Vendor Change Delays Amtrak's New High-Speed Rail Cars

Nov 30, 2017
Originally published on November 30, 2017 8:14 am

Plans to introduce new, high-speed rail passenger cars in Illinois are in motion, but a spokesperson for Amtrak says it could be two or three more years before they are in place.

"The order is in but I don’t expect to see the cars out here for two to three years … it’s a big order,” said Amtrak spokesperson Marc Magliari. “So we are not going to be able to re-equip all four of the Lincoln service roundtrips with new cars I don’t think certainly in 2018, maybe in 2019, pretty confidently in 2020.”

Several states, including Illinois and California, have combined for a group purchase—an estimated $371 million contract—but a change in vendor from Rochelle-based Nippon Sharyo to a California-based plant has delayed the process.

“There was an order placed by the states with a vendor here in Illinois and that vendor was unable to supply rail cars that met the federal standards, so that order has now been moved to another vendor, this time in California,” Magliari said.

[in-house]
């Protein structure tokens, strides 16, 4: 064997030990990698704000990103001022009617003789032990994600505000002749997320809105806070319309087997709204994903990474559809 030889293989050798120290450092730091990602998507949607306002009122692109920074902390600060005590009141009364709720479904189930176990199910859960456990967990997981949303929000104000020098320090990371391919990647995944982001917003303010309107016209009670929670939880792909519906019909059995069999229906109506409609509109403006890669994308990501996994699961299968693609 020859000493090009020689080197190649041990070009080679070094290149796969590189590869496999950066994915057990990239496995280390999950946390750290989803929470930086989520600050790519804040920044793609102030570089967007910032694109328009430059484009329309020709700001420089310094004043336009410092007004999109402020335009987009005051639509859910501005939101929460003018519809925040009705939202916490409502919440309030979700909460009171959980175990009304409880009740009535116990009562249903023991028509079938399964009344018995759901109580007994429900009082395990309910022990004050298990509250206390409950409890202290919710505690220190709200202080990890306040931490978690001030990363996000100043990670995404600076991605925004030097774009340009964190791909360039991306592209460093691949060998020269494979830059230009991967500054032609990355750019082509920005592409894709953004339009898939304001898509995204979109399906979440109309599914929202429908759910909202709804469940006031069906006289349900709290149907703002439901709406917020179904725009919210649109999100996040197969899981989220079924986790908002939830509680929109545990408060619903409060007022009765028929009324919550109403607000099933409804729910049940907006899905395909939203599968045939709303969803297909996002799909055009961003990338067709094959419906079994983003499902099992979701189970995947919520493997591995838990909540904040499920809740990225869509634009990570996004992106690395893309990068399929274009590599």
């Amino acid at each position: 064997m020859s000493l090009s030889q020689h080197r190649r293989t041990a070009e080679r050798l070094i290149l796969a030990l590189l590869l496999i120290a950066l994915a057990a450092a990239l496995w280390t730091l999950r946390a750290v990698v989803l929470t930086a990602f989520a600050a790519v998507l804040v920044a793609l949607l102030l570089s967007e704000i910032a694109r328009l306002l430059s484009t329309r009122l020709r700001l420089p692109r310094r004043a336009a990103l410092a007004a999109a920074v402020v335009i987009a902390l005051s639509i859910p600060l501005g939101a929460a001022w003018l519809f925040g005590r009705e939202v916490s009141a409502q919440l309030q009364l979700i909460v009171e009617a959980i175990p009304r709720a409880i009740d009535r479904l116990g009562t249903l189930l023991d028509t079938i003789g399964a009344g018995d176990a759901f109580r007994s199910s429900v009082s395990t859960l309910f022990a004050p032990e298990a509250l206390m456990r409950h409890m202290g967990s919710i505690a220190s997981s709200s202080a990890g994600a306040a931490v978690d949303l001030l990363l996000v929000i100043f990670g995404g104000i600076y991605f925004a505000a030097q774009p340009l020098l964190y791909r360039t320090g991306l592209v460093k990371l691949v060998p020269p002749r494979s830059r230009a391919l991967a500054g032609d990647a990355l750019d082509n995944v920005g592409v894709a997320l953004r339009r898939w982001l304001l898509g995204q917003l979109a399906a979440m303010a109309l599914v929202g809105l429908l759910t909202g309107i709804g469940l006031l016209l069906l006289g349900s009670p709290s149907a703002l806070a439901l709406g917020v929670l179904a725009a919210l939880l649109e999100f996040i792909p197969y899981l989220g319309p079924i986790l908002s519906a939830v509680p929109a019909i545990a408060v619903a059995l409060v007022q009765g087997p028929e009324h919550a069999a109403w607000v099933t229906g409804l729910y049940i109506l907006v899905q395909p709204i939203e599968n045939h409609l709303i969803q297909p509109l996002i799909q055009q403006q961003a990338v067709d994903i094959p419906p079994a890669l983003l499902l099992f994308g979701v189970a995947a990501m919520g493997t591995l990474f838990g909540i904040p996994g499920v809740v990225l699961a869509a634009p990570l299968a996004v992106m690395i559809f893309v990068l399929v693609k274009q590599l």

Amtrak is planning to install high-speed rail service of 110 miles per hour along the Chicago to St. Louis corridor sometime late next year. This service has operated between Pontiac and Dwight for the last five years with existing equipment.

In the meantime, Amtrak says ridership is growing as the holiday season is in full swing, reporting a 9 percent increase on the Chicago to St. Louis corridor from last year. Magliari credits upgraded track conditions and the completion of various construction projects for the uptick in passengers. 

“The construction disruptions we have been enduring since about 2010 are pretty well gone. We’ve been able to run trains in nearly all the slots, not substitute buses,” Magliari said. “The track improvements are pretty much in place so the promised improvements here on this route are coming true and the passengers are coming back because of it.

“There are 59,000 more people riding these trains between Chicago and St. Louis largely because some of the work we have been doing is paying off," he added.

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